On Sept. 11, Jeffrey Tyrone “Bonjo” Lockley was arrested on felony charges including grand theft and racketeering.
The arrest was the culmination of a complex investigation of an attempt to purchase golf carts with stolen credit cards and move them across state lines.
According to the Florida Department of Law Enforcement (FDLE) probable cause statement, at the beginning of December 2011, two golf carts were purchased from the Battery Source in Tallahassee using two separate credit cards. Both were purchased over the telephone from the same telephone number with a 561 area code. The combined cost of the carts was over $12,000.
The golf carts were transported to 408 West Bayshore Drive on St. George Island, a residence belonging to William I. Sheffield who resided in Atlanta. David Shawn Smith formerly of Eastpoint had use of the house and had loaned it to Lockley.
A neighbor observed the carts being delivered, grew suspicious and contacted the Franklin County Sheriff’s Office (FCSO). Officers were dispatched to the scene and found the carts and Randal “Randy” Schimek owner of “Economy Moving and Storage.” Schimek had transported the carts to the island. He told police he had become concerned for his safety and wrote down the tag number of a Lexus SUV, carrying two African American males that met him at the Sheffield house to receive delivery. He gave the police the tag number of the SUV, which was later traced back to Lock Bail bonds, a business belonging to Lockley.
Smith arrived on the scene and called Sheffield, who assured the police that everything was fine and ordered them to leave his property.
Since the carts had not been reported stolen and credit card fraud was not yet suspected, the police left. On Dec. 4 or 5, FCSO Deputy Lawrence Brannan observed the carts being hauled away by Smith’s employee Preston Garcia.
Garcia later told the police Smith paid him $150 to transport the carts to the home of Karnell A. Simmons in Calhoun County. Simmons is a cousin of Lockley.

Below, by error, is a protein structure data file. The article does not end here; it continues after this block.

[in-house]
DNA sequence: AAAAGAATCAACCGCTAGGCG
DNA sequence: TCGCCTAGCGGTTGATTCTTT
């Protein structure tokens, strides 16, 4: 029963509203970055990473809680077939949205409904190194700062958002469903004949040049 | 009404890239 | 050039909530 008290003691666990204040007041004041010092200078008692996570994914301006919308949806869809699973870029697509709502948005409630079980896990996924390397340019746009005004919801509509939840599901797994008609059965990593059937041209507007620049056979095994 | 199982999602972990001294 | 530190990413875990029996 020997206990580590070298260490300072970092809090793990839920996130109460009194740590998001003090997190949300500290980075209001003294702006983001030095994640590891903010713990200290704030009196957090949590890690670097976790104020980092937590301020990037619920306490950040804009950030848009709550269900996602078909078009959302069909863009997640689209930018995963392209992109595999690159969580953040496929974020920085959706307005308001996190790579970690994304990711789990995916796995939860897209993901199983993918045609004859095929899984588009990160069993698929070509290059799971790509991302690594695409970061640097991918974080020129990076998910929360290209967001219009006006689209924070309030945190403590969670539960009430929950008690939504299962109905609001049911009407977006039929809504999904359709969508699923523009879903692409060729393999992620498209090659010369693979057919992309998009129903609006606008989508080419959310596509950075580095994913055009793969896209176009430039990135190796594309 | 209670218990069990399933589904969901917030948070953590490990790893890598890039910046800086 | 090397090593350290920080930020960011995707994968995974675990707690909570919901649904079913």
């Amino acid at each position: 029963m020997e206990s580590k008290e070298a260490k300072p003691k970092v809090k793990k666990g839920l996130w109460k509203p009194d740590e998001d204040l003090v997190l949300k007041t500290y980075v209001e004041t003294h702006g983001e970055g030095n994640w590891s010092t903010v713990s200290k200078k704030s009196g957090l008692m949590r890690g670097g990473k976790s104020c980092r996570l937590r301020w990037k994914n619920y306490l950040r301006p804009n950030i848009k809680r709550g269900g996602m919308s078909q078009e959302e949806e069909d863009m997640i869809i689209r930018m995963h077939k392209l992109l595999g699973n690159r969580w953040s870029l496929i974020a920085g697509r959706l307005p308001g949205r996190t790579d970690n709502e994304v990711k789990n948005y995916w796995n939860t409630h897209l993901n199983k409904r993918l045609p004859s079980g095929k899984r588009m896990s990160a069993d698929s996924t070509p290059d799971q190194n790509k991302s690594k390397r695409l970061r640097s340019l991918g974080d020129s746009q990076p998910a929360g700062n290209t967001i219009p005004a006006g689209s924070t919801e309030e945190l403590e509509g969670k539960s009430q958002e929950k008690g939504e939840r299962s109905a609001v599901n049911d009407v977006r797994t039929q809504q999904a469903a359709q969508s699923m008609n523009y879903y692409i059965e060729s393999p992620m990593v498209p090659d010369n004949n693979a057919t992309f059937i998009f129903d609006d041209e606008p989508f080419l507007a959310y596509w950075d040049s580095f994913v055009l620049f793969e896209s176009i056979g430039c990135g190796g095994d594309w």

Police obtained the credit card numbers used to purchase the carts from the Battery Source and traced them to Leonora Echeveste of Gran Haven, MI and Patrick Dwyer of Vero Beach. Both said the use of cards was unauthorized.
Karl Glass, who works for the Battery Source, told police a man calling from the same 561 telephone number used when purchasing the first two carts, had called again and attempted to purchase three more carts with a third card. Because the combined value of those carts was more than $15,000, Glass informed the caller he would have to appear in person to make the purchase. The transaction was never completed.
The third card was traced to Donald McHugh of Houston, TX who said the purchase was unauthorized.
FCSO informed the Calhoun County Sheriff’s Office (CCSO) and the Blountstown Police Department about the stolen carts, which were located and taken into custody. Simmons surrendered to CCSO and waived his rights. He told police he was holding the carts until Lockley could have them delivered to Dothan, AL.
On learning the golf carts had been confiscated, Lockley contacted the FCSO and requested a meeting with Sheriff Skip Shiver.
Lockley did not wish to discuss the golf carts or credit cards but detailed his interactions with one Earl Battle Jr. of North Port. He told police he needed protection from Battle.
An interview with Sheriff Shiver
Lockley said he met Battle when bonding him out of jail in Bay County.
Battle then asked Lockley to sponsor a rap concert to be performed in Apalachicola on Oct. 29, 2011.
Lockley said Battle stayed at his Apalachicola residence the weekend of the concert and told him about murders he had been involved in South Florida. He said that, after Battle returned to South Florida, he called Lockley and told him there was cocaine buried in Lockley’s back yard. Battle told him to retrieve it.
Lockley said he searched for the drugs but never found them.
He said Battle then became irate and threatened him with a “hit man” known as K-9 aka Audrey Leonard Rollins.
Police then interviewed Smith, who was incarcerated at the Florida Department of Corrections Northwest Florida Reception Center in Chipley at the time.
Smith said that, at the time of the golf cart delivery, Lockley, who he referred to as “Bonjo” was staying at the Sheffield house with a friend who may have been named Chuck.
Chuck had two teardrops tattooed by his right eye. Smith said he got “bad vibes” from Chuck. When shown photographs, Smith said he did not believe Chuck was either Battle or K-9.
Smith said Lockley had sworn to him that the carts were not stolen and said he planned to transport them to Alabama.
Based on evidence obtained about the purchase of the two golf carts, an FDLE special agent obtained arrest warrants for Lockley for one count Racketeering, one count Scheme to Defraud, two counts Dealing in Stolen Property, three counts Fraudulent Use of a Credit Card and five Counts of Grand Theft (more than $300.00 less than $10,000).
Lockley was arrested on the 12 felony charges on Sept. 11, by FDLE agents in Apalachicola without incident and was booked into the Franklin County Jail where he is being held on a $160,000 bond.
Lockley is a former Apalachicola Police Department Officer and a Department of Corrections Officer.
The second, unidentified man at the beach house, Chuck, is being sought for the same charges brought against Lockley.